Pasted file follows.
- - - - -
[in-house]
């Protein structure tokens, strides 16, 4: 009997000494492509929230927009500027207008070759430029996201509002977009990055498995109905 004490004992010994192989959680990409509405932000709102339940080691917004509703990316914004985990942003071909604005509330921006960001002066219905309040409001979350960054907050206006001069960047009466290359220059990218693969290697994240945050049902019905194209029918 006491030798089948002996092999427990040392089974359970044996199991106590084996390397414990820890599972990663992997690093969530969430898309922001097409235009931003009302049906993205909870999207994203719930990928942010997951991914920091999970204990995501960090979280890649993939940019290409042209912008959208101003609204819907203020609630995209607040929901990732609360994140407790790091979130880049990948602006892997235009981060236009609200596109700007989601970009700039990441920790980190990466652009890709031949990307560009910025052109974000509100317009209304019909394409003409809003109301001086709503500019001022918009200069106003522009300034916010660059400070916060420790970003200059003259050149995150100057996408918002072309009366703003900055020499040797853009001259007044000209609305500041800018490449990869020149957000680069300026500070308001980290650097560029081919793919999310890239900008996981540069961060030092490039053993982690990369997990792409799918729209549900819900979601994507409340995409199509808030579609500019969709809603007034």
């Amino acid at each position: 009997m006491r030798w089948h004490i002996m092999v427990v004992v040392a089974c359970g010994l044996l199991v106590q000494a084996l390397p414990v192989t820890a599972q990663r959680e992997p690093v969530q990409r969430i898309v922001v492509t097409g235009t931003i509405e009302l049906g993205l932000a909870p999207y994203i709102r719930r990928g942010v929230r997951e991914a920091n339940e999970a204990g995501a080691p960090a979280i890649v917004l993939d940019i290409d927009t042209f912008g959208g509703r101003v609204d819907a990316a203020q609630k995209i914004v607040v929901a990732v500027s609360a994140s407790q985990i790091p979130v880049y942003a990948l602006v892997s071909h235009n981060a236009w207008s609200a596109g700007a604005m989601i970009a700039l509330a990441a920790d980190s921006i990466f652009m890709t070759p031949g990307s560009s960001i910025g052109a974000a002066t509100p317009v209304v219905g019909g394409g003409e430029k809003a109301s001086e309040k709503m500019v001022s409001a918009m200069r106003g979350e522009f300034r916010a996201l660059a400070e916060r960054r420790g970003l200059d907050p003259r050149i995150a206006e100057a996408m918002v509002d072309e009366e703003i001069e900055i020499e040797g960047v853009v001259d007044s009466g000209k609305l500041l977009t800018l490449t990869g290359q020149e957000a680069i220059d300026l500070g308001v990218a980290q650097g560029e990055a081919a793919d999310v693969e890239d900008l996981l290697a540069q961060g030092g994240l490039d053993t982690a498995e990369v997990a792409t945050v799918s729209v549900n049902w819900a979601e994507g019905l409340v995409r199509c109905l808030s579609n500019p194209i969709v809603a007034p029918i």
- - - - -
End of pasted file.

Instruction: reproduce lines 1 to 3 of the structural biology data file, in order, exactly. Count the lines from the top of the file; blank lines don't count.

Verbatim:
[in-house]
């Protein structure tokens, strides 16, 4: 009997000494492509929230927009500027207008070759430029996201509002977009990055498995109905 004490004992010994192989959680990409509405932000709102339940080691917004509703990316914004985990942003071909604005509330921006960001002066219905309040409001979350960054907050206006001069960047009466290359220059990218693969290697994240945050049902019905194209029918 006491030798089948002996092999427990040392089974359970044996199991106590084996390397414990820890599972990663992997690093969530969430898309922001097409235009931003009302049906993205909870999207994203719930990928942010997951991914920091999970204990995501960090979280890649993939940019290409042209912008959208101003609204819907203020609630995209607040929901990732609360994140407790790091979130880049990948602006892997235009981060236009609200596109700007989601970009700039990441920790980190990466652009890709031949990307560009910025052109974000509100317009209304019909394409003409809003109301001086709503500019001022918009200069106003522009300034916010660059400070916060420790970003200059003259050149995150100057996408918002072309009366703003900055020499040797853009001259007044000209609305500041800018490449990869020149957000680069300026500070308001980290650097560029081919793919999310890239900008996981540069961060030092490039053993982690990369997990792409799918729209549900819900979601994507409340995409199509808030579609500019969709809603007034």
């Amino acid at each position: 009997m006491r030798w089948h004490i002996m092999v427990v004992v040392a089974c359970g010994l044996l199991v106590q000494a084996l390397p414990v192989t820890a599972q990663r959680e992997p690093v969530q990409r969430i898309v922001v492509t097409g235009t931003i509405e009302l049906g993205l932000a909870p999207y994203i709102r719930r990928g942010v929230r997951e991914a920091n339940e999970a204990g995501a080691p960090a979280i890649v917004l993939d940019i290409d927009t042209f912008g959208g509703r101003v609204d819907a990316a203020q609630k995209i914004v607040v929901a990732v500027s609360a994140s407790q985990i790091p979130v880049y942003a990948l602006v892997s071909h235009n981060a236009w207008s609200a596109g700007a604005m989601i970009a700039l509330a990441a920790d980190s921006i990466f652009m890709t070759p031949g990307s560009s960001i910025g052109a974000a002066t509100p317009v209304v219905g019909g394409g003409e430029k809003a109301s001086e309040k709503m500019v001022s409001a918009m200069r106003g979350e522009f300034r916010a996201l660059a400070e916060r960054r420790g970003l200059d907050p003259r050149i995150a206006e100057a996408m918002v509002d072309e009366e703003i001069e900055i020499e040797g960047v853009v001259d007044s009466g000209k609305l500041l977009t800018l490449t990869g290359q020149e957000a680069i220059d300026l500070g308001v990218a980290q650097g560029e990055a081919a793919d999310v693969e890239d900008l996981l290697a540069q961060g030092g994240l490039d053993t982690a498995e990369v997990a792409t945050v799918s729209v549900n049902w819900a979601e994507g019905l409340v995409r199509c109905l808030s579609n500019p194209i969709v809603a007034p029918i």